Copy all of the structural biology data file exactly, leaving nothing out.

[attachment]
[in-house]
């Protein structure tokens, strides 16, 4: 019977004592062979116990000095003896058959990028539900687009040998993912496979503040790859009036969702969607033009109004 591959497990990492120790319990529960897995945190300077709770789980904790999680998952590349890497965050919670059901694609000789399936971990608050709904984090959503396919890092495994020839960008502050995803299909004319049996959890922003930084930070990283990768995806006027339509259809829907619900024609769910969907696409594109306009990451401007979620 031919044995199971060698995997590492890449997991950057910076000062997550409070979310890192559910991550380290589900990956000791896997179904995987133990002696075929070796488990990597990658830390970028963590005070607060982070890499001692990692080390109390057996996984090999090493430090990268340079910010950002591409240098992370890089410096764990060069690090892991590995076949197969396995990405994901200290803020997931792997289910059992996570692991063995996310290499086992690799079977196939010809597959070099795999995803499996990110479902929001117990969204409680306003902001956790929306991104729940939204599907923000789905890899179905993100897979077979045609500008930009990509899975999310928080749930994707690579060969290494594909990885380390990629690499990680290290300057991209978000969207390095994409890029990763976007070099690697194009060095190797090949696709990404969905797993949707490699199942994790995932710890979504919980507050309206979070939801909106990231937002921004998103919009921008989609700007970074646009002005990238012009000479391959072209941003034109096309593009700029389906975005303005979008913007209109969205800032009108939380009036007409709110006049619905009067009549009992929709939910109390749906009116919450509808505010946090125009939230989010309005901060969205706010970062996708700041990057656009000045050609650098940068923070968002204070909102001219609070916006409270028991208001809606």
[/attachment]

[in-house]
């Protein structure tokens, strides 16, 4: 019977004592062979116990000095003896058959990028539900687009040998993912496979503040790859009036969702969607033009109004 591959497990990492120790319990529960897995945190300077709770789980904790999680998952590349890497965050919670059901694609000789399936971990608050709904984090959503396919890092495994020839960008502050995803299909004319049996959890922003930084930070990283990768995806006027339509259809829907619900024609769910969907696409594109306009990451401007979620 031919044995199971060698995997590492890449997991950057910076000062997550409070979310890192559910991550380290589900990956000791896997179904995987133990002696075929070796488990990597990658830390970028963590005070607060982070890499001692990692080390109390057996996984090999090493430090990268340079910010950002591409240098992370890089410096764990060069690090892991590995076949197969396995990405994901200290803020997931792997289910059992996570692991063995996310290499086992690799079977196939010809597959070099795999995803499996990110479902929001117990969204409680306003902001956790929306991104729940939204599907923000789905890899179905993100897979077979045609500008930009990509899975999310928080749930994707690579060969290494594909990885380390990629690499990680290290300057991209978000969207390095994409890029990763976007070099690697194009060095190797090949696709990404969905797993949707490699199942994790995932710890979504919980507050309206979070939801909106990231937002921004998103919009921008989609700007970074646009002005990238012009000479391959072209941003034109096309593009700029389906975005303005979008913007209109969205800032009108939380009036007409709110006049619905009067009549009992929709939910109390749906009116919450509808505010946090125009939230989010309005901060969205706010970062996708700041990057656009000045050609650098940068923070968002204070909102001219609070916006409270028991208001809606």